Tenryū-ji (天龍寺) is the main temple of the Rinzai sect of Buddhism in Kyoto; it’s also considered one of Kyoto’s Five Great Zen Temples. Tenryu-ji was founded in 1334, but the current buildings all date from the last century: pleasant, but unremarkable. However, there is a lovely garden and pond, designed by the Zen master Musō Soseki, that is worth a look – and well worth taking a leisurely stroll around. After your walk, head out the back way and through the splendid bamboo forest to reach the Ōkōchi Sansō Villa.
Taking a stroll around the dry Zen Garden.
Like waves on water.
The Japanese rock garden (枯山水 karesansui) or “dry landscape” garden (aka zen garden), creates a miniature stylized landscape through carefully composed arrangements of rocks, moss, pruned trees and bushes, and uses gravel or sand that is raked to represent ripples in water. A zen garden is usually relatively small, surrounded by a wall, and is usually meant to be seen while seated from a single viewpoint outside the garden, such as the porch of the hojo, the residence of the chief monk of the temple or monastery.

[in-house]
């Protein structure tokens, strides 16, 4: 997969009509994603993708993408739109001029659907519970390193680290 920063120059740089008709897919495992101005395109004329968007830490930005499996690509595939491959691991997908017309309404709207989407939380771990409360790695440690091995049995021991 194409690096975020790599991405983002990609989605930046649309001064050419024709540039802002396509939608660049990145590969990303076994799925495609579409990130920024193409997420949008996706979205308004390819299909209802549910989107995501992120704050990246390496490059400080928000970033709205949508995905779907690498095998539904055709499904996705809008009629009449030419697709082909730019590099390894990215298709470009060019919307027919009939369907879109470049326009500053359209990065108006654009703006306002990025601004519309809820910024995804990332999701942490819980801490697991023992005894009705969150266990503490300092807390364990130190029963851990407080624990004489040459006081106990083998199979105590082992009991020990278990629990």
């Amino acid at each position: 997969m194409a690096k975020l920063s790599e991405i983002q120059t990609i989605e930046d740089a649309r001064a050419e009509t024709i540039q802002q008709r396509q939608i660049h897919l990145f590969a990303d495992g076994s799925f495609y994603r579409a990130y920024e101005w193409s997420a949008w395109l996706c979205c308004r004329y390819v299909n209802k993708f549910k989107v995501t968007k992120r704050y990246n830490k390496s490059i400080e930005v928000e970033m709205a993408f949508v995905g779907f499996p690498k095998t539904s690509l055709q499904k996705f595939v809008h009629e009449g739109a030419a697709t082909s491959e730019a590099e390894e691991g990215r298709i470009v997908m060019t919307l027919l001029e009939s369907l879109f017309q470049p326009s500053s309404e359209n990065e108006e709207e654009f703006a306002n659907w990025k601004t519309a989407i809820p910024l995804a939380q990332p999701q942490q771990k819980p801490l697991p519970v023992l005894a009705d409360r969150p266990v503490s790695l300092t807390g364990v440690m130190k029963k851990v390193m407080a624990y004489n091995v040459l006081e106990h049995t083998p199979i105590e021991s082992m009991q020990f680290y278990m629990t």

Classical zen gardens were created at temples of Zen Buddhism in Kyoto, Japan during the Muromachi Period. They were intended to imitate the intimate essence of nature, not its actual appearance, and to serve an aid to meditation about the true meaning of life.
The Family – The Photographer.
Kyoto’s Bamboo Grove
Step by step… We reached the Gion district (祇園) and were blessed by the magic view of a Maiko (Geisha apprentice), see her?